The Best YA of the Decade

Ember; Henry Holt and Co. (2); Balzer + Bray (2); Razorbill; Speak; Penguin Books; St. Martin's Griffin; Tor Books; Disney Hyperion

EW offers our picks for the best YA of the decade, revisiting our original coverage over the past 10 years

Children of Blood and Bone by Tomi Adeyemi: EW wrote in 2018, “Debut novelist Adeyemi draws from African folklore for her epic fantasy about a young woman avenging her mother’s death. Slyly political and astonishingly imaginative, this is a phenomenon in the making, literally: A movie is already in the works after a reported seven-figure deal.”

Eleanor and Park by Rainbow Rowell: Of her classic YA romance, Rowell told EW in 2013, “I’ve always wanted to write a first love story. I feel like, when you’re 16, you have the greatest-ever capacity for romantic love. You fall in love with every cell of your body. But at the same time, at that age, you have so little to offer the person you love.”

An Ember in the Ashes by Sabaa Tahir: Of her epic fantasy, Tahir told EW in 2015, “I grew up in the Mojave Desert, and I always felt like an outcast because I did not fit in because of the color of my skin and where my family was from. As a result, I felt really voiceless and powerless as a kid. I turned to books to find comfort — particularly fantasy books because they took me to a different world altogether. As I grew up, I learned that to have a voice and to have power, writing was sort of the best way to get that voice and to get power. I always knew that if I did write, I wanted to write something in which the characters felt as voiceless and powerless as I did when I was a kid. But unlike me, they would actually fight back and learn how to speak and to make their place in the world.”

The Fault in Our Stars by John Green: EW wrote in 2012, “The author’s unique brand of brainy, youthful humor shines in The Fault in Our Stars despite tackling illness and death…. [The] ensuing love story is as real as it is doomed, and the gut-busting laughs that come early in the novel make the luminous final pages all the more heartbreaking.”

The Hate U Give by Angie Thomas: EW wrote in 2017, “Thomas delivers with supreme style and self-assurance, cannily balancing pointed examinations of gun violence, racial profiling, and political activism with the everyday concerns of ordinary teendom (boys, clothes, the profound embarrassment of watching your parents make out). And she takes care to give the reader real people, not merely props in a modern morality play.”

Legend by Marie Lu: Of her dystopian series, Lu told EW in 2011, “The dystopian setting originally came from a map I found online that showed a simulation of what the world would look like if the world’s freshwater ice melted, causing all of the oceans to rise 100 meters. It was a fascinating map because half of the southern United States was pretty much gone.”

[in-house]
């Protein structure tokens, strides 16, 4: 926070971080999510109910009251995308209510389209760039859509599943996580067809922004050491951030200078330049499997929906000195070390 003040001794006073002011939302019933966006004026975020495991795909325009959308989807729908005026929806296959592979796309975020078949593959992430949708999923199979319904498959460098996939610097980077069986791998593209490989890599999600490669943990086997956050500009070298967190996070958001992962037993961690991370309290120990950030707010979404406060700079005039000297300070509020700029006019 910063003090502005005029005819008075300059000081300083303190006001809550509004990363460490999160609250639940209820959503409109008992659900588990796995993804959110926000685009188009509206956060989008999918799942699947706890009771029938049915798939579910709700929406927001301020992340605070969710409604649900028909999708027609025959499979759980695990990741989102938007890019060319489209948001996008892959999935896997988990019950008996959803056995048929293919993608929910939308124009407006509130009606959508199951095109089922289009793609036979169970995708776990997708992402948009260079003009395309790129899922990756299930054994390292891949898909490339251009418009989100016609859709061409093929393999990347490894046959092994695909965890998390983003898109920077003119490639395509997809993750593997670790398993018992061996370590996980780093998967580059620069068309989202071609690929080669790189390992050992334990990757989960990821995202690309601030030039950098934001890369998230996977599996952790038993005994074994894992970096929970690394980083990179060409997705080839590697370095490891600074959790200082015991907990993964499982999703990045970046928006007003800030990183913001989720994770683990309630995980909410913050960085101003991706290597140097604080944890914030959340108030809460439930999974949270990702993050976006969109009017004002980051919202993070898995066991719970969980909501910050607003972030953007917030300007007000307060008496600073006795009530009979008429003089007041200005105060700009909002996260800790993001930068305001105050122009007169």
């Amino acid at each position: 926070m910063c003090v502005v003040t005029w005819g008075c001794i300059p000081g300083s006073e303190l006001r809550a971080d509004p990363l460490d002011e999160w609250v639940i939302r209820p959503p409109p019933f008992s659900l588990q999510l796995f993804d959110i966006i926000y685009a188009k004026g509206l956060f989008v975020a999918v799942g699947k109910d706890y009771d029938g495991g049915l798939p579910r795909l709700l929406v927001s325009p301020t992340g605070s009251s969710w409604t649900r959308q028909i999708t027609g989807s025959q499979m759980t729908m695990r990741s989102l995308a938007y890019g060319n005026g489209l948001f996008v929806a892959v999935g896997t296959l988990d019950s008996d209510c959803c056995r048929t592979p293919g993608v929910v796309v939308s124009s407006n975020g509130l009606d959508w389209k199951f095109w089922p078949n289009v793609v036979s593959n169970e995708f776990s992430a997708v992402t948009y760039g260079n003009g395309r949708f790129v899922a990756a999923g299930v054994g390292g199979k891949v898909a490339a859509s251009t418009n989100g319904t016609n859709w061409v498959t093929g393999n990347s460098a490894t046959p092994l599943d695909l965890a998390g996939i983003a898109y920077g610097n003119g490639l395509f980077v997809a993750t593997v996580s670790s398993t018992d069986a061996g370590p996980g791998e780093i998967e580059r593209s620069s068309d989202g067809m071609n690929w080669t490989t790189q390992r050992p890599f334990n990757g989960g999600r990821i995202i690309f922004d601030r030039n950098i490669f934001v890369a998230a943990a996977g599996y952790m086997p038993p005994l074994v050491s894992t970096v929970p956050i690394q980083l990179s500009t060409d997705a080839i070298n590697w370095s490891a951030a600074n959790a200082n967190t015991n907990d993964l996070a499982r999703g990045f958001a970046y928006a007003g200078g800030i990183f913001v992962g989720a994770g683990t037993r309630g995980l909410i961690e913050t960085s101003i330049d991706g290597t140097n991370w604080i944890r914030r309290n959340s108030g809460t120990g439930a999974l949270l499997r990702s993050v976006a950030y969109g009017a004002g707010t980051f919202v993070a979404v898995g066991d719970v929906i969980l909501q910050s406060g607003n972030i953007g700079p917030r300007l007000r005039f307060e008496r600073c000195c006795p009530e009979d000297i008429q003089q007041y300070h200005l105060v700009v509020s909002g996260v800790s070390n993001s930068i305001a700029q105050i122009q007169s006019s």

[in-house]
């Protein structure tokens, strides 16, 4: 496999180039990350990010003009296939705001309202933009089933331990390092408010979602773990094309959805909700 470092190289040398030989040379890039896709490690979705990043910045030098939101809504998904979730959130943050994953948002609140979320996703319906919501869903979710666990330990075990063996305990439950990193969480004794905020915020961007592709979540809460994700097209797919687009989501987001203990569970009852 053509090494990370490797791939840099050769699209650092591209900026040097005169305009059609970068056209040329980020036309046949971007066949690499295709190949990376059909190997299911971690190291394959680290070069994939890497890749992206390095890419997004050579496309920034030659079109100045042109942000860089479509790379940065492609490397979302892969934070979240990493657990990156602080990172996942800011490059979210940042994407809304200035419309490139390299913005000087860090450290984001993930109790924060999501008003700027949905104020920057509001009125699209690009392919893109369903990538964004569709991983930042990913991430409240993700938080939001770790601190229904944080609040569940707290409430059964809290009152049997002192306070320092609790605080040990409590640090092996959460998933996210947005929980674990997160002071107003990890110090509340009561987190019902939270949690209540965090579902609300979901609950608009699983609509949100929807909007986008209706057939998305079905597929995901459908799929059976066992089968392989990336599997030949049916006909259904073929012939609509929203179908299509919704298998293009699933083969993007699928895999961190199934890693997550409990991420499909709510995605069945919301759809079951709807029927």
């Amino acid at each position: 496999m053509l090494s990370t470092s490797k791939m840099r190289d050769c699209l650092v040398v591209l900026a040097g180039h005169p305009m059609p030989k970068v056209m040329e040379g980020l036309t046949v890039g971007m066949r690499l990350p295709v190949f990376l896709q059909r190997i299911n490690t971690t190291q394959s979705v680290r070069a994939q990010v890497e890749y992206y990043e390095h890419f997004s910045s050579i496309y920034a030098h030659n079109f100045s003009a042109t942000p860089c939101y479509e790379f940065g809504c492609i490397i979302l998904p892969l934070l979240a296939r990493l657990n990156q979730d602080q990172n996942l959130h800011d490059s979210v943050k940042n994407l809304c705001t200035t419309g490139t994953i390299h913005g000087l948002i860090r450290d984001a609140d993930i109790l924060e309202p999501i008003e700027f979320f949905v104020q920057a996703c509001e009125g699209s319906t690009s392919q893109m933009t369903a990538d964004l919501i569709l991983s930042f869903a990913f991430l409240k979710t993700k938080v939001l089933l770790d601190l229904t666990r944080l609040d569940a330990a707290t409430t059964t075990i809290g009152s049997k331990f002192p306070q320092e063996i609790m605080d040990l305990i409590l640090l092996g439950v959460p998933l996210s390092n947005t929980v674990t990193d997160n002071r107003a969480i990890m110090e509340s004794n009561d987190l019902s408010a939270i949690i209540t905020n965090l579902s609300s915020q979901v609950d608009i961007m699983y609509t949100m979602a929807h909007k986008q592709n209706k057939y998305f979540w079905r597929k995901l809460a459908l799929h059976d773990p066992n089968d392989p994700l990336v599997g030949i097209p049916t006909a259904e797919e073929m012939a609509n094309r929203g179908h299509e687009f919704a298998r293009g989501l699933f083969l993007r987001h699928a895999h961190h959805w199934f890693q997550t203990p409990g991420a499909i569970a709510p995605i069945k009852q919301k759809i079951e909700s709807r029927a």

The Lost Hero by Rick Riordan: In 2010, when Riordan published the first novel in his Heroes of Olympus series, he told EW that Robert B. Parker’s A Savage Place is the book that changed his life: “That was the first private-eye novel I ever read, and it opened up the whole genre for me, from Raymond Chandler to Robert Crais. Percy Jackson’s narrative voice was shaped a great deal by the wisecracking PIs of noir fiction.”

The Near Witch by V.E. Schwab: The author’s stunning 2011 debut novel, long out of print, finally got a re-release with Titan Books in early 2019. “It’s a surreal and incredible thing, returning to The Near Witch to shelves,” Schwab told EW last year. “It was my first book, the first time I saw my work in print, my name on the cover. I had no idea what shape my career would take, the way it would shift and grow. It was in print for less than 2 years and has since become a strange and vaguely mythic story, one readers heard of, but couldn’t find. Now, eight years, and 14 books later, I can say it’s coming back. The book that started it all.”

Shadow and Bone by Leigh Bardugo: EW wrote in 2012, “After tearing through book one in The Grisha Trilogy, it’s no surprise why readers are getting sucked into the elaborate, Russian-inspired fantasy world that Bardugo has created.”

Simon vs the Homo Sapiens Agenda by Becky Albertalli: EW wrote in 2015, “Teens may be grappling with sexuality at a time when gay marriage is legal in most states, but that doesn’t make their struggles less real…. Albertalli paints a stunningly three-dimensional, cliche-free world for Simon that bursts with unforgettable characters. Savor it, because you’ll read it for the first time only once.”

The Sun Is Also a Star by Nicola Yoon: EW wrote in 2016, “Yoon effortlessly weaves together themes of family, immigration, and sacrifice while also exploring what it means to follow your dreams.”